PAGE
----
Tuesday, December 02, 2008
Tuesday, 02 December 2008
Container ship charter rates have fallen to new lows as demand by carriers for tonnage evaporates amid stagnant or declining cargo volumes on key routes. Charter rates, which have retreated by as much as 35 percent for some ship sizes in the past three months, likely will fall even further in the coming weeks with ocean carriers set to return an increasing number of vessels to their owners as they come off hire.
The market’s decline to levels not seen since the depths of the 2002 slump has prompted reports that prominent charter owners are seeking to cancel or defer deliveries of container ships ordered speculatively without charters.
The daily charter rate for a 2,500-TEU vessel is just over $10,000 compared with $12,868 a month ago and around $25,000 in May, according to the Hamburg Shipowners Association. The group's Contex index, which tracks earnings of ships of 1,100-, 1,700- and 2,500 TEUs, has plunged from 974 at the beginning of May to 416 for the week ending Nov. 28.
Rates for bigger ships are also retreating, with a 3,500-TEU gearless Panamax earning $17,500 a day, down from $26,000 in August and a 2007 average of $29,958, according to Clarkson, the London shipbroker.?
Around 70 chartered container ships have already been laid up and more will be idled in the coming weeks as carriers eliminate or reduce services, according to AXS Alphaliner, the Paris-based consultant. Successive rounds of service cuts have reduced capacity on the Asia-Europe route by nearly 25 percent since early summer.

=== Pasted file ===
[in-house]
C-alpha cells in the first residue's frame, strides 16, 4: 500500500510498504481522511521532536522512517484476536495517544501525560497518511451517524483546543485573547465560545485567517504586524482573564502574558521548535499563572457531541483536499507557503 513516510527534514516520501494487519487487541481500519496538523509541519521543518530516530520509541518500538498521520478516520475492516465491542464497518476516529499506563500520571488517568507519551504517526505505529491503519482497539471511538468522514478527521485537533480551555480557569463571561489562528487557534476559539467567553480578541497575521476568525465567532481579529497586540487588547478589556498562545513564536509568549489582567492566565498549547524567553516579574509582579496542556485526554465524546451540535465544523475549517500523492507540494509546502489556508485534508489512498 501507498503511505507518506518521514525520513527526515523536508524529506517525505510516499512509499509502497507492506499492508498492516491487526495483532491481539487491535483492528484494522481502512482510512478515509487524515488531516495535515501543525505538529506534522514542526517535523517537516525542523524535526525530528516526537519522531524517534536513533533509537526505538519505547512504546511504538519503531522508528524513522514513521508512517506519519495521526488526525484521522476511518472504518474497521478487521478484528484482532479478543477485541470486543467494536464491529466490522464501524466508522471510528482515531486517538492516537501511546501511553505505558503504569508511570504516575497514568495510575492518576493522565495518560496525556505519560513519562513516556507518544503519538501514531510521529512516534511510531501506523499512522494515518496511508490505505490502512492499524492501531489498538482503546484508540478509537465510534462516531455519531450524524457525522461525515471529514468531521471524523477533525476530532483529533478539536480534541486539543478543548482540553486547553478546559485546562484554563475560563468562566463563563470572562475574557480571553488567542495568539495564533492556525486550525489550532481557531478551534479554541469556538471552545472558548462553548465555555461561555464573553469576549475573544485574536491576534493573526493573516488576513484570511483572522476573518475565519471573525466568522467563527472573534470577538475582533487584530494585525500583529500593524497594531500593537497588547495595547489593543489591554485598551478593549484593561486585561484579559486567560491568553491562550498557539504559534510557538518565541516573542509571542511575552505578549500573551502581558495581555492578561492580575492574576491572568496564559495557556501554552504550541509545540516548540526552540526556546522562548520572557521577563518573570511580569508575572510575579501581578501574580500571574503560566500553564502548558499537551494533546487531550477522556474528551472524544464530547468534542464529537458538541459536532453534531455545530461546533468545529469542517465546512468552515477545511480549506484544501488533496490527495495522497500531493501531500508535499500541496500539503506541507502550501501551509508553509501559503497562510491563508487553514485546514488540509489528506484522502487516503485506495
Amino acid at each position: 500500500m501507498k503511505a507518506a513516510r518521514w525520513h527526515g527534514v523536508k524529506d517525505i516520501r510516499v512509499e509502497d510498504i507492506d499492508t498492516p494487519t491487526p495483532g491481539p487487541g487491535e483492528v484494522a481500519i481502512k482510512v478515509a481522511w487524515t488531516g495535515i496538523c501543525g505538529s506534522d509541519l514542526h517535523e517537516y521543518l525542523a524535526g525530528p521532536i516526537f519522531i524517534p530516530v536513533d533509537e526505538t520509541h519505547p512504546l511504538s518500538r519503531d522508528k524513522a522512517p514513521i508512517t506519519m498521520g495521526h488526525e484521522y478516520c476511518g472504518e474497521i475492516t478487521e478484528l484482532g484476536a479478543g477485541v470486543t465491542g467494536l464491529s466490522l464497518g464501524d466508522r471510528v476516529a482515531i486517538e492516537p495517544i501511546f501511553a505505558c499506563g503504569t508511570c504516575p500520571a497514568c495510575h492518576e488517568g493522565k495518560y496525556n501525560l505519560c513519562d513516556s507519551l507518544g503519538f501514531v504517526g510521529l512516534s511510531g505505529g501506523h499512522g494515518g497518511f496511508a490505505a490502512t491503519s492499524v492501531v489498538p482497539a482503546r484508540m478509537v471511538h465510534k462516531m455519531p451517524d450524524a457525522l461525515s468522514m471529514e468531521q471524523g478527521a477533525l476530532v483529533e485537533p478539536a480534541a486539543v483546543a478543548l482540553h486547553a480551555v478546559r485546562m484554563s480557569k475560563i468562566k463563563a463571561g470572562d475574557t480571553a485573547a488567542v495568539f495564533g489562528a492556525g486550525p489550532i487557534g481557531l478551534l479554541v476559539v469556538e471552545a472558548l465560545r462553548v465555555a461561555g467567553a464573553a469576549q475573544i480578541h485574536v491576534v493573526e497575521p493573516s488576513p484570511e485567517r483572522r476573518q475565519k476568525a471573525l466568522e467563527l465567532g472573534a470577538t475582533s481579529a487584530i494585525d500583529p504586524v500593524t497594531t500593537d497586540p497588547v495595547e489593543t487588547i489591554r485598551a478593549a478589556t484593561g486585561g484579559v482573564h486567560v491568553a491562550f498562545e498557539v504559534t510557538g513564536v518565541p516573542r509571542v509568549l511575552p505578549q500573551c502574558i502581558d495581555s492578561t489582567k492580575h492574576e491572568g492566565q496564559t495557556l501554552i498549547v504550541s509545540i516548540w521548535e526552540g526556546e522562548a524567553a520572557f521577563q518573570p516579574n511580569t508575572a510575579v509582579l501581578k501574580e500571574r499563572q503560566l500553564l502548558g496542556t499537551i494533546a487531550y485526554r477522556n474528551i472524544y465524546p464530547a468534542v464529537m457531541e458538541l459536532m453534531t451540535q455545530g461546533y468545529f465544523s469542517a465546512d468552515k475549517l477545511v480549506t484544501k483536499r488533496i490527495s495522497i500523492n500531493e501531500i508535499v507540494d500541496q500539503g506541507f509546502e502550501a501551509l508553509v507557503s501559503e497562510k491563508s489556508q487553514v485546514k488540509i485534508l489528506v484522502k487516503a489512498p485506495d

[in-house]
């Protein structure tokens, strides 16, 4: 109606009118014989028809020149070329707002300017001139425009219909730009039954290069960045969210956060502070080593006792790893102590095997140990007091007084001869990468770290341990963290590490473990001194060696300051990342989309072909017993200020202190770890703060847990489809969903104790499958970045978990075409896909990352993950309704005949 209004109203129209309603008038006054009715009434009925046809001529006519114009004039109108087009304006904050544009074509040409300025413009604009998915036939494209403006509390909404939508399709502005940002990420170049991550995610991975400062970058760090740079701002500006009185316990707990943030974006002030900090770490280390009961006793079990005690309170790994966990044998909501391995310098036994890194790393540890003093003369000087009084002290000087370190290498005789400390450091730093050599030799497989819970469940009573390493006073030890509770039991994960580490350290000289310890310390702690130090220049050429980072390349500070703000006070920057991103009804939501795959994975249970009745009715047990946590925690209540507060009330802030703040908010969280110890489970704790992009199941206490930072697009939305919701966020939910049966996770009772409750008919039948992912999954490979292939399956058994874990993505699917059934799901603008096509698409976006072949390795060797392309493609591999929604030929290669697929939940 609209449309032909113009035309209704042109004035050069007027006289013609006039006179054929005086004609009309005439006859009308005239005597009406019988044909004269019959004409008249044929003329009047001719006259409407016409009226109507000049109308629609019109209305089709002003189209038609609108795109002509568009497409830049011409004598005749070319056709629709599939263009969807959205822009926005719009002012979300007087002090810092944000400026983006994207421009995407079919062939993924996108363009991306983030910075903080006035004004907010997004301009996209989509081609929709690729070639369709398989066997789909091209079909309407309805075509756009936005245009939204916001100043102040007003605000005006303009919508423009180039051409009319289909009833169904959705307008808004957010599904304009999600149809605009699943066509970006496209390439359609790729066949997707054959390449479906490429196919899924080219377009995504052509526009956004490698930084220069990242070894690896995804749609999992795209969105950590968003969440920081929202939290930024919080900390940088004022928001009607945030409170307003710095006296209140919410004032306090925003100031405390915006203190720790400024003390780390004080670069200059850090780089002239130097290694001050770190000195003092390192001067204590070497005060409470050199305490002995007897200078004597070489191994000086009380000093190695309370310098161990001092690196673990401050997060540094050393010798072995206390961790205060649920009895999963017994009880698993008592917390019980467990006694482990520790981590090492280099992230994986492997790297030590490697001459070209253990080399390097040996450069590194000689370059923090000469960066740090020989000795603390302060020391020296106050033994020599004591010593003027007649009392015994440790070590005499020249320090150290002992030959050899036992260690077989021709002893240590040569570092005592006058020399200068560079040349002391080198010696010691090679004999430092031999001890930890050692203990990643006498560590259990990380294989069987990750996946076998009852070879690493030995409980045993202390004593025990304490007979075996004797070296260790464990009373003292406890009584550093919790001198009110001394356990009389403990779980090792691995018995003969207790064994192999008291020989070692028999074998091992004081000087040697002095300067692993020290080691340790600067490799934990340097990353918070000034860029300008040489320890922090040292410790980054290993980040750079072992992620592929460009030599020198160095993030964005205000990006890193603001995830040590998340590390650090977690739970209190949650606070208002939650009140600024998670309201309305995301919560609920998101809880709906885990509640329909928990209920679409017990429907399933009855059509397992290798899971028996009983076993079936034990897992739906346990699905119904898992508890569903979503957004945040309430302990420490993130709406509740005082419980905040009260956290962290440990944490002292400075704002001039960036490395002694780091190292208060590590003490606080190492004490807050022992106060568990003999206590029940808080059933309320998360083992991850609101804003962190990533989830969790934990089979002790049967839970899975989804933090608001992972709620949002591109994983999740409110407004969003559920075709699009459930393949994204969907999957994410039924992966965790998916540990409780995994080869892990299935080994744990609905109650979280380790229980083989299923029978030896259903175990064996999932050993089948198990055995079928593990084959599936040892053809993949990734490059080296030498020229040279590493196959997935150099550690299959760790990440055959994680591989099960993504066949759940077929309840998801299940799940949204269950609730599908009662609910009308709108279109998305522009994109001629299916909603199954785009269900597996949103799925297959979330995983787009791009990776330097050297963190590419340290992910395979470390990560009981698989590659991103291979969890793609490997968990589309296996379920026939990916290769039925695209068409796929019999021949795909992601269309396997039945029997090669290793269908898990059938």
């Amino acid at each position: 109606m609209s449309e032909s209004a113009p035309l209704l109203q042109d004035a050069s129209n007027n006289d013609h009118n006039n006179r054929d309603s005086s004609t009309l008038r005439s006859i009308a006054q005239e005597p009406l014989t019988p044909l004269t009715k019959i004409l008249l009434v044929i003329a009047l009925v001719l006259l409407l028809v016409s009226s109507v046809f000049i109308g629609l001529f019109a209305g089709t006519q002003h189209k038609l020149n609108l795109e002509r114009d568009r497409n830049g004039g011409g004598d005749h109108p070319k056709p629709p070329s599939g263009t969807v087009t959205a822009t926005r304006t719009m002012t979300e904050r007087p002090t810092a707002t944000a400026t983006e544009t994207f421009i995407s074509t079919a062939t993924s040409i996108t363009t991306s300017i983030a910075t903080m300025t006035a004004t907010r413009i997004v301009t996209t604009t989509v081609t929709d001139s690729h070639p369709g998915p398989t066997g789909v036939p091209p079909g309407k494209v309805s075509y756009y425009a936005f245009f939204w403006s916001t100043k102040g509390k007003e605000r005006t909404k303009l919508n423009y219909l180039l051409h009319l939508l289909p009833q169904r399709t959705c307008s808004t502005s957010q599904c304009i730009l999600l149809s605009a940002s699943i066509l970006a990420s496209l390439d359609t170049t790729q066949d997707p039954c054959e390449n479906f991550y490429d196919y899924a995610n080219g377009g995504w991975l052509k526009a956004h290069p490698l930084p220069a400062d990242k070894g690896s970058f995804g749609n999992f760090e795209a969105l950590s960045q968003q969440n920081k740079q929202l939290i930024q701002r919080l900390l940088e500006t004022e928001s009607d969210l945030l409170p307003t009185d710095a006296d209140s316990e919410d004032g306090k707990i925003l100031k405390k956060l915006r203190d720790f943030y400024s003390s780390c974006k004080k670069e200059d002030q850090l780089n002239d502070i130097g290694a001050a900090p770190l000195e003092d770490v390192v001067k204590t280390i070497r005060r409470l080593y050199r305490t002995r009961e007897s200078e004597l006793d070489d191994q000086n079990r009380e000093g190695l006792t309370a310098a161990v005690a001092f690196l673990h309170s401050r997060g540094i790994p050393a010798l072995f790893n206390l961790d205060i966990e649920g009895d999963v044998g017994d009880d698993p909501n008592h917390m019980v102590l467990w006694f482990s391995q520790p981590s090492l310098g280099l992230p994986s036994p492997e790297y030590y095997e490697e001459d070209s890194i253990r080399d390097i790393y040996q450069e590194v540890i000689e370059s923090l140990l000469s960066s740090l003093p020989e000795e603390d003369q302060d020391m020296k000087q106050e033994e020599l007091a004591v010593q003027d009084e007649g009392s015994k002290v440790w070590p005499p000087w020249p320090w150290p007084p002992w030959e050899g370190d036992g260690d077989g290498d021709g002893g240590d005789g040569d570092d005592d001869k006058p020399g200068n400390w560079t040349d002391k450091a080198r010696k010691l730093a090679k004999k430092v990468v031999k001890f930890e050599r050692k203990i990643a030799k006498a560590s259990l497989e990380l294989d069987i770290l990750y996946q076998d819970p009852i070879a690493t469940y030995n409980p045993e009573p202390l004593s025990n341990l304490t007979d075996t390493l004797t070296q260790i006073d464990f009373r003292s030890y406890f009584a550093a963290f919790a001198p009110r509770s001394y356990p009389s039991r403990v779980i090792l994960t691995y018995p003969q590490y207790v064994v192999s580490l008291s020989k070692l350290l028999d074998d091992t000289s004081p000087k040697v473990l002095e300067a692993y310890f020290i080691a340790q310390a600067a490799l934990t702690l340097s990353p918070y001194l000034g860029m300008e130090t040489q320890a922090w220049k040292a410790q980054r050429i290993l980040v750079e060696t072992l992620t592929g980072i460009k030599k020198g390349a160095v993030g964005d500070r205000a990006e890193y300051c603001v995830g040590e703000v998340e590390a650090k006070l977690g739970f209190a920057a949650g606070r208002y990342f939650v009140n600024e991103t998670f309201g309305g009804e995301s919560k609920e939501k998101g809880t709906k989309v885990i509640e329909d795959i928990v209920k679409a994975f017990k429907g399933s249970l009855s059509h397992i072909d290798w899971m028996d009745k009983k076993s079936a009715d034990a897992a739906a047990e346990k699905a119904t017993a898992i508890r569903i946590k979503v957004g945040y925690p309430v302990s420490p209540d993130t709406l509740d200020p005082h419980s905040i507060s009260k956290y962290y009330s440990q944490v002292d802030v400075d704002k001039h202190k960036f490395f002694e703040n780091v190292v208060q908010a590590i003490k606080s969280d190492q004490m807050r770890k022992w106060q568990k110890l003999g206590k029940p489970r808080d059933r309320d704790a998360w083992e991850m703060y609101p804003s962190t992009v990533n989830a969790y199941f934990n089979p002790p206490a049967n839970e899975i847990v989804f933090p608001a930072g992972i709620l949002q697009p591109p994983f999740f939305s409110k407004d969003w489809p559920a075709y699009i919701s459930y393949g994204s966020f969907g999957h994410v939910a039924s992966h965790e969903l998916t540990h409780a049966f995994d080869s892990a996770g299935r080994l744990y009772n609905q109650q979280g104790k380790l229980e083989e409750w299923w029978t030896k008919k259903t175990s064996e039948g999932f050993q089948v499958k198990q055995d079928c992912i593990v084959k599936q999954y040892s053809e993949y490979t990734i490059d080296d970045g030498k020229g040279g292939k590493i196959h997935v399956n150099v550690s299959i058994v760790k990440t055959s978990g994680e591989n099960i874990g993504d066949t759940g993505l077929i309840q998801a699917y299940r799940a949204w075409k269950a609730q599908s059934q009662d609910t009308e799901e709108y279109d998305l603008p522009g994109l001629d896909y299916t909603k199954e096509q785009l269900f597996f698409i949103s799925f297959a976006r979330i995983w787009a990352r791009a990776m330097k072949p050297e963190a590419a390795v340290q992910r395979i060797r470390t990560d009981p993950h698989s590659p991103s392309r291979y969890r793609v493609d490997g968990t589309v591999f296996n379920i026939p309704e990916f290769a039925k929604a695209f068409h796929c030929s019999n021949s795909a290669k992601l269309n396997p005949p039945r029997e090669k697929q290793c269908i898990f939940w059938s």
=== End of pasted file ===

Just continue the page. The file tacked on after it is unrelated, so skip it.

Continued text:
In all, 115 vessels with a combined capacity of 270,000 TEUs, or 2.2 percent of the world fleet, are idle, up from 150,000 TEUs a month ago, AXS Alphaliner estimates.
With further services being shuttered in December the figure will “continue to rise progressively” in the coming weeks as ships will be put at anchor or in semi lay-up as they terminate their rotations, AXS said. The volume of idled vessel might rise to 400,000 TEUs by the end of January, or 3.2 percent of the world fleet, the same share as in depth of the 2002 slump.
The few vessels finding employment are being chartered at rates that barely cover operating costs as carriers take advantage of a buyers’ market. Many of the charters are for very short periods, between a month and six months, compared with 24- and 36-month deals common at the beginning of the year.
Market sentiment is being impacted by talk of owners trying to scrap orders for vessels that were ordered during the boom two or three years ago. Leading Hamburg owner Rickmers reportedly sought to cancel a contract for four 8,500-TEU vessels due for delivery in 2010, and some 7,000-TEU ships.
But brokers caution there is no firm evidence owners are pulling out of deals. "Whilst there is a lot of chatter about widespread cancellations, very little has actually been confirmed so far,” Clarkson cautioned.
Owners are now waiting to see how many vessels will be returned by carriers are they come off charter through 2009. CMA CGM has said it can align capacity with demand by letting go some of the 130 vessels whose charters expire next year. Zim, the Israeli carrier, also plans to return vessels as they come off hire as part of a downsizing program.
As adapted from Journal of Commerce